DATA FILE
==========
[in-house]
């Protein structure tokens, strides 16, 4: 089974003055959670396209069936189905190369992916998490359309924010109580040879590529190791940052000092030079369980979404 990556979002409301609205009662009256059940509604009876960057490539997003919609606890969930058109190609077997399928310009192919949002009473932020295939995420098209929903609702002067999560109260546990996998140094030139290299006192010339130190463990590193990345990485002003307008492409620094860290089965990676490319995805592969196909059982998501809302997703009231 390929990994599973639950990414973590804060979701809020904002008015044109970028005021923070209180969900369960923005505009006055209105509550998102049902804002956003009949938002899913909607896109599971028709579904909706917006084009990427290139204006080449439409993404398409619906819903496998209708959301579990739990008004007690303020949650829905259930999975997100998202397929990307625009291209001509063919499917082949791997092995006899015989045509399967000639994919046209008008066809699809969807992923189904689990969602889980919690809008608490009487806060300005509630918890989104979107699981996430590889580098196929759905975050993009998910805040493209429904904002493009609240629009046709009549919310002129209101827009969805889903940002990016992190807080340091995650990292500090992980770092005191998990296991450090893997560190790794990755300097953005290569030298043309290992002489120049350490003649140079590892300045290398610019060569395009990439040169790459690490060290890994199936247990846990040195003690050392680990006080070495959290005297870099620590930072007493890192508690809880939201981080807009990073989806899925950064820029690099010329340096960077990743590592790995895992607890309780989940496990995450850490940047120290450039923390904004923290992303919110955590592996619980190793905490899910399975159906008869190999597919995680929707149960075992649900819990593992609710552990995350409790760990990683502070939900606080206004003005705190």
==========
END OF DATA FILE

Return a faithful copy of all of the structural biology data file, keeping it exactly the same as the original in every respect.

[in-house]
């Protein structure tokens, strides 16, 4: 089974003055959670396209069936189905190369992916998490359309924010109580040879590529190791940052000092030079369980979404 990556979002409301609205009662009256059940509604009876960057490539997003919609606890969930058109190609077997399928310009192919949002009473932020295939995420098209929903609702002067999560109260546990996998140094030139290299006192010339130190463990590193990345990485002003307008492409620094860290089965990676490319995805592969196909059982998501809302997703009231 390929990994599973639950990414973590804060979701809020904002008015044109970028005021923070209180969900369960923005505009006055209105509550998102049902804002956003009949938002899913909607896109599971028709579904909706917006084009990427290139204006080449439409993404398409619906819903496998209708959301579990739990008004007690303020949650829905259930999975997100998202397929990307625009291209001509063919499917082949791997092995006899015989045509399967000639994919046209008008066809699809969807992923189904689990969602889980919690809008608490009487806060300005509630918890989104979107699981996430590889580098196929759905975050993009998910805040493209429904904002493009609240629009046709009549919310002129209101827009969805889903940002990016992190807080340091995650990292500090992980770092005191998990296991450090893997560190790794990755300097953005290569030298043309290992002489120049350490003649140079590892300045290398610019060569395009990439040169790459690490060290890994199936247990846990040195003690050392680990006080070495959290005297870099620590930072007493890192508690809880939201981080807009990073989806899925950064820029690099010329340096960077990743590592790995895992607890309780989940496990995450850490940047120290450039923390904004923290992303919110955590592996619980190793905490899910399975159906008869190999597919995680929707149960075992649900819990593992609710552990995350409790760990990683502070939900606080206004003005705190």